WWRG goes east to help ‘Spoonies’

Since the early days of the Group, as well as catching waders locally, WWRG members have travelled all over world to assist with wader ringing projects and to provide training to other ringers; an important way in which we can help wader conservation. Many ringers from other countries have also been trained by WWRG members on the Wash. The map shows where WWRG members have travelled to (maroon) and where other ringers have travelled from to train with us (green); where both categories apply, the country is coloured blue.

Several WWRG members are currently in China helping to catch and resight the endangered Spoon-billed Sandpiper and other waders. The international team, that includes people who work for WWT, RSPB and BTO, are working with a group from Nanjing Normal University.

On 3 October, the team reports:

The journey to China went well until we tried to leave Shanghai airport, when an amazing traffic jam meant that the first 25 km of the journey took five hours! What should have been a three hour drive actually took nine, so on arrival, a very tired team quickly made plans for the morning, ate dinner and collapsed. The next day saw us out at two sites scanning for colour marked birds and looking for catching options, both of which we found despite the rain and wind. We saw birds that had been marked locally and some that had been marked on the breeding grounds. Tomorrow, the whole team will be trying for a catch on an artificial lagoon where there were about 500 birds including five ‘spoonies’.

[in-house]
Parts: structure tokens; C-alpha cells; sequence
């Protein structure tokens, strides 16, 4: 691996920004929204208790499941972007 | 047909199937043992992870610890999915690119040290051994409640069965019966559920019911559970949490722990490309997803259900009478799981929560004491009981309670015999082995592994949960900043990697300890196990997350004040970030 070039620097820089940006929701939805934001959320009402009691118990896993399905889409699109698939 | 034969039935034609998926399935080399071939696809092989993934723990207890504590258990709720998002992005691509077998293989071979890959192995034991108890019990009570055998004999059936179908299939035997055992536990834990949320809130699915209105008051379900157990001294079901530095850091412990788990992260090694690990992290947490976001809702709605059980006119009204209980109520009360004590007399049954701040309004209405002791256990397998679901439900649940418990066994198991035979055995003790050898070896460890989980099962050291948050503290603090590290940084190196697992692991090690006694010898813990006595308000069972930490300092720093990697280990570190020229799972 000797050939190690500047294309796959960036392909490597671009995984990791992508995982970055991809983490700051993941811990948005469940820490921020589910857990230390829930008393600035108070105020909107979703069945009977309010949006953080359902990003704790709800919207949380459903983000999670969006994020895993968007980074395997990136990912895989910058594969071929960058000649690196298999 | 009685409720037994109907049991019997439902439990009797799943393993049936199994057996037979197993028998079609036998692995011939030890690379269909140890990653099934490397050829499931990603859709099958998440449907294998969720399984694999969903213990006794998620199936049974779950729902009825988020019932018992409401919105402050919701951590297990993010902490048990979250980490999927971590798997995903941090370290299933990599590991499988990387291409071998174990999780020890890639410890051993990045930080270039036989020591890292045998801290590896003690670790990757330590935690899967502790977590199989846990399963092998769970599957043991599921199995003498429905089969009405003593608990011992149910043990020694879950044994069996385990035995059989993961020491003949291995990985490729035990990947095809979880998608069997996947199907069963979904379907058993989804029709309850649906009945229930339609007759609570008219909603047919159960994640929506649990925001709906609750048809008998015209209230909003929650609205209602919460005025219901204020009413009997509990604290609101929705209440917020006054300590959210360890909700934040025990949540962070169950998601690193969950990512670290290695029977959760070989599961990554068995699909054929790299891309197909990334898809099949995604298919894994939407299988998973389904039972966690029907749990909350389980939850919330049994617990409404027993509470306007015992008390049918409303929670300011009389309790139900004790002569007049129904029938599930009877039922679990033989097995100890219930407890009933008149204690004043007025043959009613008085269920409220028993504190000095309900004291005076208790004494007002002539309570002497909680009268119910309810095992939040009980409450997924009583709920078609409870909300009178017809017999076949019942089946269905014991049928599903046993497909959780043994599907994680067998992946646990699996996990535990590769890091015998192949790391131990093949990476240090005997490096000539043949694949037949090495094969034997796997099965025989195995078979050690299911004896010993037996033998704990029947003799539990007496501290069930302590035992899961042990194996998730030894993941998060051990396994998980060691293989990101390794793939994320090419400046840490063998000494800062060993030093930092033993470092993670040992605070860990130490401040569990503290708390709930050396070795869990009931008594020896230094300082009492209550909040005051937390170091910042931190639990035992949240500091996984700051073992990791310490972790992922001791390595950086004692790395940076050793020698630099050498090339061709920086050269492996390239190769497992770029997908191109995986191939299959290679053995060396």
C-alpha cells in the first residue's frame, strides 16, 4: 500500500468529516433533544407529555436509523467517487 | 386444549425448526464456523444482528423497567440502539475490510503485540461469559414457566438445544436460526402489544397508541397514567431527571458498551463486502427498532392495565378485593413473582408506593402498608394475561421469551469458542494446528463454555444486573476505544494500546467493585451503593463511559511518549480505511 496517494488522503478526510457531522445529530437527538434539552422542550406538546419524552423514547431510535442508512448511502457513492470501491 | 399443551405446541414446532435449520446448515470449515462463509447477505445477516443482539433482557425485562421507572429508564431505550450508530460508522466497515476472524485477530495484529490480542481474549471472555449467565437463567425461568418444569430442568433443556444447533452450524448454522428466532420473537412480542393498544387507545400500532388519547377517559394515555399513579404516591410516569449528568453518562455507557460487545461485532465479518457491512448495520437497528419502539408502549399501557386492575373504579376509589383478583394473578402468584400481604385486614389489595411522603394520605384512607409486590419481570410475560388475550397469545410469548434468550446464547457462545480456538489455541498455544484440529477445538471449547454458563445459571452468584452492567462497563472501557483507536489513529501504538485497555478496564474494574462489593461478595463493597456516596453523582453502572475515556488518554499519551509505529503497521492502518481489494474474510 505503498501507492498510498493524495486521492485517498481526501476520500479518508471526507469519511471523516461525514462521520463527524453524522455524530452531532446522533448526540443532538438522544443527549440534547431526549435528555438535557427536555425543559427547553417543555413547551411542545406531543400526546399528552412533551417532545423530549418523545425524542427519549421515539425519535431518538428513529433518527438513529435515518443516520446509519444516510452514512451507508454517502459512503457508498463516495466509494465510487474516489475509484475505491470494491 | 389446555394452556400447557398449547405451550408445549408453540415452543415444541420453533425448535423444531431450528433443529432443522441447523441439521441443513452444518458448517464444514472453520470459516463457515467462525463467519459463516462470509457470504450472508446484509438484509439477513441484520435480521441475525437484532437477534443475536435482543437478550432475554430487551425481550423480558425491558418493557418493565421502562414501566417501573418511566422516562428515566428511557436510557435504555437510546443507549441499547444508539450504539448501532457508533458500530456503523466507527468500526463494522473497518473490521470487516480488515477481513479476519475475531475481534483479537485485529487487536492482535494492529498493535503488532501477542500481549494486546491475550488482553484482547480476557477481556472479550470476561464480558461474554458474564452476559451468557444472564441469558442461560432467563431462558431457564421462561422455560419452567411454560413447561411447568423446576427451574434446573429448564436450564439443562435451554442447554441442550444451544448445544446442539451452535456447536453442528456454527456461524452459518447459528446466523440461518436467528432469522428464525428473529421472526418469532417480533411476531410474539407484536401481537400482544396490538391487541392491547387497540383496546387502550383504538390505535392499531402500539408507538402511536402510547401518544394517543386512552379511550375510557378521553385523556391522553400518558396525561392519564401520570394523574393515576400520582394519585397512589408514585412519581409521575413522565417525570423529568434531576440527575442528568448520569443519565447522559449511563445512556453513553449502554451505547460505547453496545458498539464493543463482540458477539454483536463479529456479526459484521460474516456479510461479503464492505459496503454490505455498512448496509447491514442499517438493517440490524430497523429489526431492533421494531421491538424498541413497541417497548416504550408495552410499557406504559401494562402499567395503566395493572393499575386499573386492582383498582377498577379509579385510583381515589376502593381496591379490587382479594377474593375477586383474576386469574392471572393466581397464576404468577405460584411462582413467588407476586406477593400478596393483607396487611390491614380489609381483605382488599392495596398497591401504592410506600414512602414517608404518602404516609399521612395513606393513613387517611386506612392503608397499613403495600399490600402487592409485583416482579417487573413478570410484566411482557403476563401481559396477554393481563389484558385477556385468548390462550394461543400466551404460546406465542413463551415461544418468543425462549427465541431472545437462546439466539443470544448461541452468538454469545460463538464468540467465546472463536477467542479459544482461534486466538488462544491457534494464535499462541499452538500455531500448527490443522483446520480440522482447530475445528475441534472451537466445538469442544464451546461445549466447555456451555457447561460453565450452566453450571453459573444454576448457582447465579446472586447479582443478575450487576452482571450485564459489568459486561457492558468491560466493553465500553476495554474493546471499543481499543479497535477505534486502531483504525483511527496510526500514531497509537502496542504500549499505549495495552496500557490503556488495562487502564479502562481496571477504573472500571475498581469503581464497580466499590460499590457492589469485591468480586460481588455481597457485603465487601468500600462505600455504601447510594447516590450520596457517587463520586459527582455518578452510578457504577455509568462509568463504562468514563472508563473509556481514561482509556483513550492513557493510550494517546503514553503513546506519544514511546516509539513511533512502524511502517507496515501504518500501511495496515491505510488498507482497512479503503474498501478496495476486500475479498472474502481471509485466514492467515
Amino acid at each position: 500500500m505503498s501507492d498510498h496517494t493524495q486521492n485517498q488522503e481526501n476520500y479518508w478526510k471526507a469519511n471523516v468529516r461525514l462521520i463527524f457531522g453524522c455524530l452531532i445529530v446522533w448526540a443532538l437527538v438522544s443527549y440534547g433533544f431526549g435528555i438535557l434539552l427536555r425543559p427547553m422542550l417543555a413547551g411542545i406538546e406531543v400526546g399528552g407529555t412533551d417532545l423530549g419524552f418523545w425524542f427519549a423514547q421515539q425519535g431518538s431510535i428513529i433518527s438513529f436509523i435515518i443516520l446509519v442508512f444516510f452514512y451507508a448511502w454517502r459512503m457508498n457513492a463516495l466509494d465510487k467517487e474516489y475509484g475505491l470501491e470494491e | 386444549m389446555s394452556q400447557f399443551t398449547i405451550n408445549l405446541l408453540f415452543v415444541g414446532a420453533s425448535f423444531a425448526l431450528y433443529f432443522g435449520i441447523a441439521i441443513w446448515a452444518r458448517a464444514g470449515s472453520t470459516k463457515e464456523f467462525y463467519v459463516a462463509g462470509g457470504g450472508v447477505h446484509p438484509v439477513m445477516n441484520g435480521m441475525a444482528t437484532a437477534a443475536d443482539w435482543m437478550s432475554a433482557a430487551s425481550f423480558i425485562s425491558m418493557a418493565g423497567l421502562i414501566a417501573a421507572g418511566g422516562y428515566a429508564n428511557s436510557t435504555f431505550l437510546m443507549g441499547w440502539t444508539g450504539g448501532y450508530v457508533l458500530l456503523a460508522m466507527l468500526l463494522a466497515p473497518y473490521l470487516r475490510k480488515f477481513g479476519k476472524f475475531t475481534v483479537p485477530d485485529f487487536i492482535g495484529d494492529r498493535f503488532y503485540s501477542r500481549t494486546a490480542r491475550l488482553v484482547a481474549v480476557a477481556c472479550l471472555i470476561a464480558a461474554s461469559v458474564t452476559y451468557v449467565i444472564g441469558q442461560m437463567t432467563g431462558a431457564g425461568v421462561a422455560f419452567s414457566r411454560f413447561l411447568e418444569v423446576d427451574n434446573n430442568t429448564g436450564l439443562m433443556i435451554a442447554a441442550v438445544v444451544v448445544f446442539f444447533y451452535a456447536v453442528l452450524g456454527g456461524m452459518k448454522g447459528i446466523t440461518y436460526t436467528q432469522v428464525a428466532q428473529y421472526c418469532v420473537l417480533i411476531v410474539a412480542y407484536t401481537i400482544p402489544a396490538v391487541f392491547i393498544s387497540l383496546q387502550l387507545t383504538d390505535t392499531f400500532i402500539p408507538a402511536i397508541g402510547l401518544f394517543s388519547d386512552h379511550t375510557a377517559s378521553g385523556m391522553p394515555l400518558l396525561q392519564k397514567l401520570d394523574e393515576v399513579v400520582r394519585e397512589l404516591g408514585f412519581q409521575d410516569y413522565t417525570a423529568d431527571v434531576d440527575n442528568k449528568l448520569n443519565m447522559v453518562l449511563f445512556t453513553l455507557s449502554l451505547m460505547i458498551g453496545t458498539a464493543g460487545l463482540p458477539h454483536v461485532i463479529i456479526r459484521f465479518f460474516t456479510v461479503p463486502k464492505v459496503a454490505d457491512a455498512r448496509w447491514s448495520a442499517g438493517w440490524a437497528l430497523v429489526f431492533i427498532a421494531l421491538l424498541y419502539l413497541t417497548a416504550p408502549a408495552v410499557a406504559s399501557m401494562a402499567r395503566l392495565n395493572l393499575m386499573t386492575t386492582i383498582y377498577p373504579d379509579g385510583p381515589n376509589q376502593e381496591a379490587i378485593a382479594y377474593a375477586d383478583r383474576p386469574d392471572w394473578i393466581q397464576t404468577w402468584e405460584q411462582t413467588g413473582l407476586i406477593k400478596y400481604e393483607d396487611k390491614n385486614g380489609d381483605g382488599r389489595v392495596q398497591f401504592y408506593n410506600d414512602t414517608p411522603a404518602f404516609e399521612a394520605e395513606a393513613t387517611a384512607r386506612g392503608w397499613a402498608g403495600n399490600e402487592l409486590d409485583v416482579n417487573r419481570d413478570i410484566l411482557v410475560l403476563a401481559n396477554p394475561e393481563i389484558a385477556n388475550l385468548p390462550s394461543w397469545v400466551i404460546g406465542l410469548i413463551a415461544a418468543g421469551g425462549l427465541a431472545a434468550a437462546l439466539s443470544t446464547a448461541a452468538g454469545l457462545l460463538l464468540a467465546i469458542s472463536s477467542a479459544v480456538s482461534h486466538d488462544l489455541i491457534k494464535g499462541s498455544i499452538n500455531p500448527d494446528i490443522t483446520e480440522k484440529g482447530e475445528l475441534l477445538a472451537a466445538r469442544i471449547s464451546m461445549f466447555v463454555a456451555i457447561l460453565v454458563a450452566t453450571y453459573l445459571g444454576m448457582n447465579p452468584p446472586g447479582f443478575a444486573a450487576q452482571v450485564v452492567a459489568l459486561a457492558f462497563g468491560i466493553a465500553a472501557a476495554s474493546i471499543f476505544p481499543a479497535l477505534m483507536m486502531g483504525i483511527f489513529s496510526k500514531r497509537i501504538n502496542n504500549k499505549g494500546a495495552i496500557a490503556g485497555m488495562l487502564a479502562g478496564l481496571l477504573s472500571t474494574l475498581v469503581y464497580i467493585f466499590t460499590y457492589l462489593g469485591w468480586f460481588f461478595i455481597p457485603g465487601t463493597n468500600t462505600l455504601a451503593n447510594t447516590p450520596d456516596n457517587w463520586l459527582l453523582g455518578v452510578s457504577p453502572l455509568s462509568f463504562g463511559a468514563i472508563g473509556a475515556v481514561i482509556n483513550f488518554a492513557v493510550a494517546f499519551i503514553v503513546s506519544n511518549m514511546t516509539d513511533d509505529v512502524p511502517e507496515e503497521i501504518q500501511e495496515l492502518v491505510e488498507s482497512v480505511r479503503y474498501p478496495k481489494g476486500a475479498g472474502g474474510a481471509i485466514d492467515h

On 4 October, the team sent the following update:

Today we went out to set a cannon net in the lagoon where, yesterday, there had been five Spoonies among about 500 birds. After several practice lifts we put the net down and retreated to the pop-up hide with a nearby support team. It wasn’t raining today so, inevitably, the birds did not do the same thing as yesterday. Due to the wind, we were constrained as to the direction we could set the net and it wasn’t what we needed; we tried moving it but still had no luck so everyone went out resighting. We saw amazing numbers of Spoonies and 109 Nordmann’s Greenshank. We decided we should do more reccies and resightings tomorrow to better understand how the birds are using the lagoons and mudflats before working out where and how to catch them.

We will post more updates as we get them…